United States of America, Plaintiff-appellee, v. Juan Martinez-navarro, Defendant-appellant.united States of America, Plaintiff-appellee, v. Martin Enriques-sanchez, Defendant-appellant, 604 F.2d 1184 (9th Cir. 1979)Annotate this Case
Michael J. McCabe, Glorene Franco (argued), Michael S. Sideman, San Diego, Cal., for defendants-appellants.
Barbara F. Brown, Asst. U.S. Atty. (on the brief), Michael H. Walsh, U.S. Atty., Bruce R. Castetter, Asst. U. S. Atty. (argued), San Diego, Cal., for plaintiff-appellee.
Appeal from the United States District Court For the Southern District of California.
Before CHAMBERS, WALLACE and TANG, Circuit Judges.
Martinez-Navarro and Enriques-Sanchez assert that the district court impermissibly considered their testimony in a companion trial when fixing their sentences. We conclude that the trial judge, believing they lied while testifying under the grant of immunity, did not err when he considered that fact in determining, within the statutory limits, appropriate sentences.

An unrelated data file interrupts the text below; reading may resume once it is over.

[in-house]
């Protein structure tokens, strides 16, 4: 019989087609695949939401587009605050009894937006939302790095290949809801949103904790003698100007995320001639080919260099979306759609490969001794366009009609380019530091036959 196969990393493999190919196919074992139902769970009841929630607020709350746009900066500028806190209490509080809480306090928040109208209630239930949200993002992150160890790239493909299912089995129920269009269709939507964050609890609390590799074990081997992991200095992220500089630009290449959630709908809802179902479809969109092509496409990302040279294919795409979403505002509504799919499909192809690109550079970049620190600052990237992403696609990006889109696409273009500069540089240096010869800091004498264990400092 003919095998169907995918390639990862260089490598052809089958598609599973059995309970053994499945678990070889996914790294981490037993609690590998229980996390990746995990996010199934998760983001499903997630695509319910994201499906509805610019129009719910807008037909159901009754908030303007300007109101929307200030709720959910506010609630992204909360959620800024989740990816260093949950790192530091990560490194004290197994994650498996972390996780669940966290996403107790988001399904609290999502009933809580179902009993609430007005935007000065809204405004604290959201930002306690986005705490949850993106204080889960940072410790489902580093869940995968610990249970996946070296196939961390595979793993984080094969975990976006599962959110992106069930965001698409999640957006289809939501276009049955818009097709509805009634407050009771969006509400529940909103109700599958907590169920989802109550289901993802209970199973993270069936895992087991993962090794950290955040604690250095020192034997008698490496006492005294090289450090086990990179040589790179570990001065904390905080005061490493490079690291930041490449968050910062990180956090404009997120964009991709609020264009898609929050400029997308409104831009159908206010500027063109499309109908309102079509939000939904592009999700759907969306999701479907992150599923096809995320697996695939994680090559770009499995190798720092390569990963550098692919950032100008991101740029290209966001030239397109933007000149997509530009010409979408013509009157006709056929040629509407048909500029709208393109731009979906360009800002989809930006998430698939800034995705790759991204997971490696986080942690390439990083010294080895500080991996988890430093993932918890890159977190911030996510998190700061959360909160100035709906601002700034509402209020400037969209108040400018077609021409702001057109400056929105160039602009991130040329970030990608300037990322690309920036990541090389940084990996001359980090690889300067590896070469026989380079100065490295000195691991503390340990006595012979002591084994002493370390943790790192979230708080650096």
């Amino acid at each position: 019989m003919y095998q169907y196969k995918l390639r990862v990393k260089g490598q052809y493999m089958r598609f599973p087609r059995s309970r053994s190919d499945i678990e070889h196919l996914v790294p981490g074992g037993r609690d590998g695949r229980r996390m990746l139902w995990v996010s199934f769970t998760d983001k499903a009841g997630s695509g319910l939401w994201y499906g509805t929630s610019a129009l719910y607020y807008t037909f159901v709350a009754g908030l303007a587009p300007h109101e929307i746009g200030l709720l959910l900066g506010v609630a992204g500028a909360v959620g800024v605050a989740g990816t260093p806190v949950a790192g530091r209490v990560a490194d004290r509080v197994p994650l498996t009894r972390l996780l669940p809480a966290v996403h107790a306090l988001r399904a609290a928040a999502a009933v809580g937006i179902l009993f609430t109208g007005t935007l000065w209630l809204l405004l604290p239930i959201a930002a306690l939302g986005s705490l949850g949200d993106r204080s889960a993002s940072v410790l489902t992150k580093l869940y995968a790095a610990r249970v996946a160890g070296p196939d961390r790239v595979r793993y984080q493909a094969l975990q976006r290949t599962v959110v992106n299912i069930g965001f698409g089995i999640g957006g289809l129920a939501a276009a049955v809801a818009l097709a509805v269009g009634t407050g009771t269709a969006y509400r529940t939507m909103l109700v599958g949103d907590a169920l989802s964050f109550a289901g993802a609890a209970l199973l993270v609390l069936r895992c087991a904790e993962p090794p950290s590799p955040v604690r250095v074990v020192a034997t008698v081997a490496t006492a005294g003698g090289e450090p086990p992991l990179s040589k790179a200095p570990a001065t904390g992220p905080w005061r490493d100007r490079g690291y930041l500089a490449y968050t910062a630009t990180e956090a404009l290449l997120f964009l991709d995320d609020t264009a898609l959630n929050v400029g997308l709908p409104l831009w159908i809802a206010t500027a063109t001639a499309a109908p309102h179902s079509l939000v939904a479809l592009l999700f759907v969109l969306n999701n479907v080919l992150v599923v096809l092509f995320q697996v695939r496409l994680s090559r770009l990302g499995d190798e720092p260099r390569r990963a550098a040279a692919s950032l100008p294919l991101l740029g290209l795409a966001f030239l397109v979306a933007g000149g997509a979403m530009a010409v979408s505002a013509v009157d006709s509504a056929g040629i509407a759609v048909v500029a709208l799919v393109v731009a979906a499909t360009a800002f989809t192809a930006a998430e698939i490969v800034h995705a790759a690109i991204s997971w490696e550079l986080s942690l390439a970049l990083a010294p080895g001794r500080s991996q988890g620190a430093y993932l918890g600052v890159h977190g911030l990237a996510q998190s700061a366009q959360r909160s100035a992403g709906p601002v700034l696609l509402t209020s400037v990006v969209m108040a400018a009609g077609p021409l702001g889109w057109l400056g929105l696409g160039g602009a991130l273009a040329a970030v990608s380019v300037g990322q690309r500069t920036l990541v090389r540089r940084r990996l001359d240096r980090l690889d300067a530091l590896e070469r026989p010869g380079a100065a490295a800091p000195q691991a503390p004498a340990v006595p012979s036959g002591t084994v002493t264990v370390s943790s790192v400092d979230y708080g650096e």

Martinez-Navarro and Enriques-Sanchez were arrested by Border Patrol agents near the United States border along with a group of illegal aliens. A third person, Palomino-Figueroa, was stopped in the same area about an hour later. Martinez-Navarro and Enriques-Sanchez executed sworn statements that Palomino-Figueroa was "El Socio," the smuggler with whom they had been working.
On September 19, 1978, Martinez-Navarro and Enriques-Sanchez were found guilty at a court trial, on stipulated facts, of violation of 18 U.S.C. § 371, 8 U.S.C. § 1324, and 18 U.S.C. § 2. On September 20, 1978, the district court granted the government's motion compelling them to testify at the trial of codefendant Palomino-Figueroa under a grant of immunity, pursuant to 18 U.S.C. § 6002. During the jury trial, both Martinez-Navarro and Enriques-Sanchez denied making the statements contained in the signed statements. In addition, Enriques-Sanchez testified that Martinez-Navarro was "El Socio" and Martinez-Navarro testified that Enriques-Sanchez was "El Socio." Palomino-Figueroa was acquitted.